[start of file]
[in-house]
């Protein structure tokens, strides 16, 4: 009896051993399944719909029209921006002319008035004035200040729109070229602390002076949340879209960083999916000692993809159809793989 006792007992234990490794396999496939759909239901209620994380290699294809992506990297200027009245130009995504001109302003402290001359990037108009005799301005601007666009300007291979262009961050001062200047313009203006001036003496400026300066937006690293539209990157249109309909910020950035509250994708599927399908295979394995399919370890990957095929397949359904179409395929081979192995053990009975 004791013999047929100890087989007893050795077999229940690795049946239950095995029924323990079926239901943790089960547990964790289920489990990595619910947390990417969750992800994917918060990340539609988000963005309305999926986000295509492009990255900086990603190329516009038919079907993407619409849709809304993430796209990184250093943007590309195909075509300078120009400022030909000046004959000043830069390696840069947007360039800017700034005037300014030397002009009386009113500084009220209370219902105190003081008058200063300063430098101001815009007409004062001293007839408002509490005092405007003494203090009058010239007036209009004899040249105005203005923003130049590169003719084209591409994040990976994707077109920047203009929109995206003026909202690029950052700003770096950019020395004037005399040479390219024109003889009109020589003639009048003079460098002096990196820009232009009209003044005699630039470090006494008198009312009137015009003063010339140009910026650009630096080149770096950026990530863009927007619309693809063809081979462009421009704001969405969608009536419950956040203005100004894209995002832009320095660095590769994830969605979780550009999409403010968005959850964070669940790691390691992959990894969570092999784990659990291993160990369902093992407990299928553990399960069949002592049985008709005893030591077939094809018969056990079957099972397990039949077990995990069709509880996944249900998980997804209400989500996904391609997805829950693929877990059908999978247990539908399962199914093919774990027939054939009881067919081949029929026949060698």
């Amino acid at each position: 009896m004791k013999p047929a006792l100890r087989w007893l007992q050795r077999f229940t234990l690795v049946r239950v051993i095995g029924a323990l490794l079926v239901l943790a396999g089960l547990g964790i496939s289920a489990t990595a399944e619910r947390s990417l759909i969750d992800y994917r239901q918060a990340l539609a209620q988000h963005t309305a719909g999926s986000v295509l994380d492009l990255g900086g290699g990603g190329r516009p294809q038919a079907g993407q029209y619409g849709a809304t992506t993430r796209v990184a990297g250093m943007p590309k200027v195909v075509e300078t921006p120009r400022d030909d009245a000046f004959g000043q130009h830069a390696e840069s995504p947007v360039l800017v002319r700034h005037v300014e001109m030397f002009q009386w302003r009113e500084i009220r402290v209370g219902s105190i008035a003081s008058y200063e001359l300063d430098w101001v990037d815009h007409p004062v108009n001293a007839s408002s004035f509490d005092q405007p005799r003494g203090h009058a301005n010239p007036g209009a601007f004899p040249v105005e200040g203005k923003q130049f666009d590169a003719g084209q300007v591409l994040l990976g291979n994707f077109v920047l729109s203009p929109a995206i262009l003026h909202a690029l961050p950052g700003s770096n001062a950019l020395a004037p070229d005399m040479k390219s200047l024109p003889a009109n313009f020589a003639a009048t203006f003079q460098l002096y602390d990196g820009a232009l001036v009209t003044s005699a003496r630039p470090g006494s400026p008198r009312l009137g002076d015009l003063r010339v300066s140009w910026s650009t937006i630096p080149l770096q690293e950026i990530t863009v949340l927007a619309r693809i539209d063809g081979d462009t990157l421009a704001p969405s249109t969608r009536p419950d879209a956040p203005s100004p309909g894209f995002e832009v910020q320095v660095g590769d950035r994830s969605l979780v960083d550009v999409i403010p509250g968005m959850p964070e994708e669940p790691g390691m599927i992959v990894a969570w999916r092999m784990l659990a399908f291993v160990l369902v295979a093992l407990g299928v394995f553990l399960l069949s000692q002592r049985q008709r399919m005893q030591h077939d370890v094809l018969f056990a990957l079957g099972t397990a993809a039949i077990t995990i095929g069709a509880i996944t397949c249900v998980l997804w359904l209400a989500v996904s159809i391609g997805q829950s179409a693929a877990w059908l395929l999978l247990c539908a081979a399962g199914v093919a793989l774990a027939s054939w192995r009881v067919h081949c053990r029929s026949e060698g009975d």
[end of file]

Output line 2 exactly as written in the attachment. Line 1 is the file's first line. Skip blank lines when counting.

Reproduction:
């Protein structure tokens, strides 16, 4: 009896051993399944719909029209921006002319008035004035200040729109070229602390002076949340879209960083999916000692993809159809793989 006792007992234990490794396999496939759909239901209620994380290699294809992506990297200027009245130009995504001109302003402290001359990037108009005799301005601007666009300007291979262009961050001062200047313009203006001036003496400026300066937006690293539209990157249109309909910020950035509250994708599927399908295979394995399919370890990957095929397949359904179409395929081979192995053990009975 004791013999047929100890087989007893050795077999229940690795049946239950095995029924323990079926239901943790089960547990964790289920489990990595619910947390990417969750992800994917918060990340539609988000963005309305999926986000295509492009990255900086990603190329516009038919079907993407619409849709809304993430796209990184250093943007590309195909075509300078120009400022030909000046004959000043830069390696840069947007360039800017700034005037300014030397002009009386009113500084009220209370219902105190003081008058200063300063430098101001815009007409004062001293007839408002509490005092405007003494203090009058010239007036209009004899040249105005203005923003130049590169003719084209591409994040990976994707077109920047203009929109995206003026909202690029950052700003770096950019020395004037005399040479390219024109003889009109020589003639009048003079460098002096990196820009232009009209003044005699630039470090006494008198009312009137015009003063010339140009910026650009630096080149770096950026990530863009927007619309693809063809081979462009421009704001969405969608009536419950956040203005100004894209995002832009320095660095590769994830969605979780550009999409403010968005959850964070669940790691390691992959990894969570092999784990659990291993160990369902093992407990299928553990399960069949002592049985008709005893030591077939094809018969056990079957099972397990039949077990995990069709509880996944249900998980997804209400989500996904391609997805829950693929877990059908999978247990539908399962199914093919774990027939054939009881067919081949029929026949060698």